Polls indicate Hamburg stalemate on falling CDU support
The political stalemate between the major political forces in Germany appears set to spread to Hamburg when the northern city-state votes on Sunday.
Berlin -- The political stalemate between the major political forces in Germany appears set to spread to Hamburg when the northern city-state votes on Sunday.
Mayor Ole von Beust, a political ally of Chancellor Angela Merkel, is certain to lose his overall majority in the state legislature, according to the opinion polls.
The Christian Democratic Union (CDU) is forecast to receive around 40 percent of the vote, down from 47.2 percent in 2004, while its main rival, the Social Democrats (SPD), are on around 34 percent, up from 30.5 percent last time round.
The decline in the Merkel's conservative Christian bloc mirrors that in the Jan. 27 state elections in Lower Saxony and Hesse and could lead to drawn-out negotiations to form a new governing coalition in the port city.
The rise in western states of the Left Party, which draws most of its support in the formerly communist east, has contributed to the political stalemate.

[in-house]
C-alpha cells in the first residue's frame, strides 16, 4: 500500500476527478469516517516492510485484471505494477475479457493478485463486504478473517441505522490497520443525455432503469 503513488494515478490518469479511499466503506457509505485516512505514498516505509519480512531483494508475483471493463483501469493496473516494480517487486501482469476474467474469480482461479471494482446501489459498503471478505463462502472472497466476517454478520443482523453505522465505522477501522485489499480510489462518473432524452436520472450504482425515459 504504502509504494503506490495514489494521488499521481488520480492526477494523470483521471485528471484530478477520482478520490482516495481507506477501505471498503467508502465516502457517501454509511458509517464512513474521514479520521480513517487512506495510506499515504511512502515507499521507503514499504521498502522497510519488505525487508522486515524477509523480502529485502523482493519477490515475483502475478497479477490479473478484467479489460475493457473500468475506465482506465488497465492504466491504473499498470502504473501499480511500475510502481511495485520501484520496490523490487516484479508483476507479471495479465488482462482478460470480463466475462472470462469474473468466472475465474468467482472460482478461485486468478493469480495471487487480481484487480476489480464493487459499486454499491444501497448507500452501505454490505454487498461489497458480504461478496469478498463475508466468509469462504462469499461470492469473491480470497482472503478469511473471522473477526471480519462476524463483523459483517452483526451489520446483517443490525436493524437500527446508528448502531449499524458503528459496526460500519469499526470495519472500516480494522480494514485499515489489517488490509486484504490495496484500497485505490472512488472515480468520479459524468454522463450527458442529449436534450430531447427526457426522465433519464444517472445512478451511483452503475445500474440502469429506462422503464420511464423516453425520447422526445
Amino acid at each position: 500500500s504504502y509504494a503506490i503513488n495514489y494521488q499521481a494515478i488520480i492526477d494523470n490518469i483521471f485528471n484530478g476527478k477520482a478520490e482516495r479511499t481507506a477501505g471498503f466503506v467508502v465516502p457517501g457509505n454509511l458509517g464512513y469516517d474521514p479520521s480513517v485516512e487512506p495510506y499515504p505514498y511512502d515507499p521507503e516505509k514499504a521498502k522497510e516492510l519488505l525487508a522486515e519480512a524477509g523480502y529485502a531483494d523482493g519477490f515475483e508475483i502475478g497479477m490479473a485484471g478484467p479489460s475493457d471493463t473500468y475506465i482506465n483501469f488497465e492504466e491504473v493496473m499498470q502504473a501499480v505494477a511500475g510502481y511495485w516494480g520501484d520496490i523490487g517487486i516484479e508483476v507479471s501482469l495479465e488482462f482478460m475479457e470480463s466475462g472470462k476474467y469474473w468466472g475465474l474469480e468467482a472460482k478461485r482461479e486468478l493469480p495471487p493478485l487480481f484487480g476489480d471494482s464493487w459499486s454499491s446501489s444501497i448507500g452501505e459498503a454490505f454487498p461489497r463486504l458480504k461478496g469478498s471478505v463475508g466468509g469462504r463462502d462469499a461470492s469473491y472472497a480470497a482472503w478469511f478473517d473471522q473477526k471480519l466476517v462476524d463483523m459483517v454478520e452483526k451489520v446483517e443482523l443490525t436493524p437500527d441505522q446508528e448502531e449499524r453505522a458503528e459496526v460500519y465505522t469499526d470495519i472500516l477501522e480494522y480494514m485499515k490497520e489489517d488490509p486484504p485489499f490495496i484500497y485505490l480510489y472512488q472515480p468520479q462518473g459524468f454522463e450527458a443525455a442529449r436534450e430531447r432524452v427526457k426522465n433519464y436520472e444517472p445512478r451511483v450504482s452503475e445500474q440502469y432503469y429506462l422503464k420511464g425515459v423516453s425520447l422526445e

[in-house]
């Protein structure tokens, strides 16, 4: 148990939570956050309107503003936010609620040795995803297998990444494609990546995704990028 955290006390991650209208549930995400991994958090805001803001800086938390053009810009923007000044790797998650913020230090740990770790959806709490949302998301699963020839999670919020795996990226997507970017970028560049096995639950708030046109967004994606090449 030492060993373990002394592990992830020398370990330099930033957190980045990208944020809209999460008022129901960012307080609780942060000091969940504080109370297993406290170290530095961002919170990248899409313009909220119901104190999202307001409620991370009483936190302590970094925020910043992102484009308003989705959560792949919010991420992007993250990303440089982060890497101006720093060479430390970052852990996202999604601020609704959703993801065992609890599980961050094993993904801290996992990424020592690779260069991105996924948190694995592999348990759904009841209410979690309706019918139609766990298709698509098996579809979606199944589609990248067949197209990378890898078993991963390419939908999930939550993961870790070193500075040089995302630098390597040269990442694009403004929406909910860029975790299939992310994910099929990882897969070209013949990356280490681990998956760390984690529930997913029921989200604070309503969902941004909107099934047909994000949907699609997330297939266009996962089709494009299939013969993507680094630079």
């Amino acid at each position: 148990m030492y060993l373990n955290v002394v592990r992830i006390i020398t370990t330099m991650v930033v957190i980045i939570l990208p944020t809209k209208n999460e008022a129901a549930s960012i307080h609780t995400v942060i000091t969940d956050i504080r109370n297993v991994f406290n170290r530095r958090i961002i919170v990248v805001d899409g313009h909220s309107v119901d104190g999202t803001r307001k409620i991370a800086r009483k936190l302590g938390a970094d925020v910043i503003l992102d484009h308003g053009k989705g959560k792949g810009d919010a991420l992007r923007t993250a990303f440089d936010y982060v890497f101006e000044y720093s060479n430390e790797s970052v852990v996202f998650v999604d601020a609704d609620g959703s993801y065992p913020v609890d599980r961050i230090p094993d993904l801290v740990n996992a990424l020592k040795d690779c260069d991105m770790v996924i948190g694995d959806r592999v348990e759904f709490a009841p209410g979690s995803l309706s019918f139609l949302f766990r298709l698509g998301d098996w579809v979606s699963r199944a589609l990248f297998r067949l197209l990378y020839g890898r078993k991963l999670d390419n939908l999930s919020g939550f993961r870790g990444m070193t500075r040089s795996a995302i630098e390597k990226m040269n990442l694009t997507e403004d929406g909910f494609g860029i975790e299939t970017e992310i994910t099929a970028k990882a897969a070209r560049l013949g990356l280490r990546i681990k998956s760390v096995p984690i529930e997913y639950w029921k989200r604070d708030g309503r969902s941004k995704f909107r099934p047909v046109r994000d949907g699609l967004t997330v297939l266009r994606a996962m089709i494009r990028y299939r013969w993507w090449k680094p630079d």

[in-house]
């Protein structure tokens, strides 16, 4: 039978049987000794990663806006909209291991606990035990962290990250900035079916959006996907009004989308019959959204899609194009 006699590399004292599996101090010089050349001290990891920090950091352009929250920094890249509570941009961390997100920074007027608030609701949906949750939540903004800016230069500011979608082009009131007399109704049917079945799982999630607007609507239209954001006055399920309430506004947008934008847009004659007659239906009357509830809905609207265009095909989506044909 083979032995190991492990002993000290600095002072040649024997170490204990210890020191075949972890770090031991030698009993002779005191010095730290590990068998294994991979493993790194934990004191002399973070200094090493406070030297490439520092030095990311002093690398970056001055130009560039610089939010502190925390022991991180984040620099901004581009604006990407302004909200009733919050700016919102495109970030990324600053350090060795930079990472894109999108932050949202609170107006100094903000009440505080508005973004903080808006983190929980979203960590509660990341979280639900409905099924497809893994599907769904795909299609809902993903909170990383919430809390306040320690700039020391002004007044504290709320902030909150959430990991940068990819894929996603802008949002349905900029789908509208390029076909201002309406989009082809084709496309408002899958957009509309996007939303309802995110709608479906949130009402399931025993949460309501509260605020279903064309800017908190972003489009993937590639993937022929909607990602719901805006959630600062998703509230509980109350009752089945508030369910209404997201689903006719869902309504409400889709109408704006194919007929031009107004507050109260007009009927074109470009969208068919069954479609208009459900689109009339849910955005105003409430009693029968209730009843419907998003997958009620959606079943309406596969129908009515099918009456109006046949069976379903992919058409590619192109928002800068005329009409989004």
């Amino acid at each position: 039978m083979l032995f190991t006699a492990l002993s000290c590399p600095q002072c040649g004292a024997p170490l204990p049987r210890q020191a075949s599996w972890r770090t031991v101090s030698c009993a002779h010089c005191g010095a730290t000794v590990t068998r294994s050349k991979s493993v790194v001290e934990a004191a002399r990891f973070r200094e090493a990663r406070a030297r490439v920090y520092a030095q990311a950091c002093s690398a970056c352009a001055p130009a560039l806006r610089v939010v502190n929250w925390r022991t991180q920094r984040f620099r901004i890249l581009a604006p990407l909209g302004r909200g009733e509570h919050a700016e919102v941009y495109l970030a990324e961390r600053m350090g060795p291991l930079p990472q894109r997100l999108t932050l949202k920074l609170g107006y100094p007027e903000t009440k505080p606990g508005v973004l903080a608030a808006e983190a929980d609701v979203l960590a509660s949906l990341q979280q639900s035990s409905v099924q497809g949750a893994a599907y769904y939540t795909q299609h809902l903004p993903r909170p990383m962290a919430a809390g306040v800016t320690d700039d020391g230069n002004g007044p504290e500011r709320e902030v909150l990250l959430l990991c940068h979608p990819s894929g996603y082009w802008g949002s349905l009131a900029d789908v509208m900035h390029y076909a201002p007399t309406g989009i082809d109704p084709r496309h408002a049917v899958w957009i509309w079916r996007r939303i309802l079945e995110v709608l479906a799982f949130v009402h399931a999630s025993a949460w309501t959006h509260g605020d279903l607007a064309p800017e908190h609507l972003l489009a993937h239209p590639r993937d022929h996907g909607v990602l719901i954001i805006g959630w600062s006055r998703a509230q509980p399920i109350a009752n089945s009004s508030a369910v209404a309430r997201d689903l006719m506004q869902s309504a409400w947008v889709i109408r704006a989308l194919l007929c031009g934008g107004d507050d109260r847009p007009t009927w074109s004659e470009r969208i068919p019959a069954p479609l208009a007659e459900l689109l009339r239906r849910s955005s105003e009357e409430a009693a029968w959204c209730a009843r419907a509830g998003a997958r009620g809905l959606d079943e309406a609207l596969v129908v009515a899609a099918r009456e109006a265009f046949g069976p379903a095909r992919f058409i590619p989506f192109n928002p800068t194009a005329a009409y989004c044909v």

According to the polls, the Left appears set to gain 7 or 8 percent of the Hamburg vote. The party, which is treated as a pariah by the other parties in the west, did not campaign last time round.
The party's support may have been boosted by the tax evasion scandal that hit the elite of German business just 10 days before the election.
The Greens have seen a decline in support to around 10 percent from 12.3 percent in 2004, while the liberal FDP, currently not represented, could clear the 5-per-cent hurdle.
The surveys indicate between a quarter and a third of the 1.3 million voters remained undecided less than a week before polling day.
The numbers indicate that the "normal" coalitions of CDU/FDP and SPD/Greens will not muster the support necessary to form a government.
Politicians in the city have not ruled out the possibility of a CDU/Greens coalition, the first at state level in Germany, although the two parties have formed partnerships at local authority level.
Given the relatively cordial campaigns mounted by Von Beust and SPD challenger Michael Naumann, a CDU/SPD coalition of the kind Merkel heads at federal level remains a strong contender.
It was precisely the combative campaign run by Roland Koch, the CDU premier in Hesse, along with the leftist stance taken by his SPD challenger Andrea Ypsilanti, that ruled out this combination in the state, where coalition talks have proved fruitless thus far.
In Lower Saxony, by contrast, CDU Premier Christian Wulff's low-key style kept him in office at the head of a CDU/FDP coalition, although with a reduced majority.
Von Beust is banking on a similar approach to ensure that the CDU remains comfortably the largest party in Hamburg and can thus play the central role in forming a coalition.
DPA with Expatica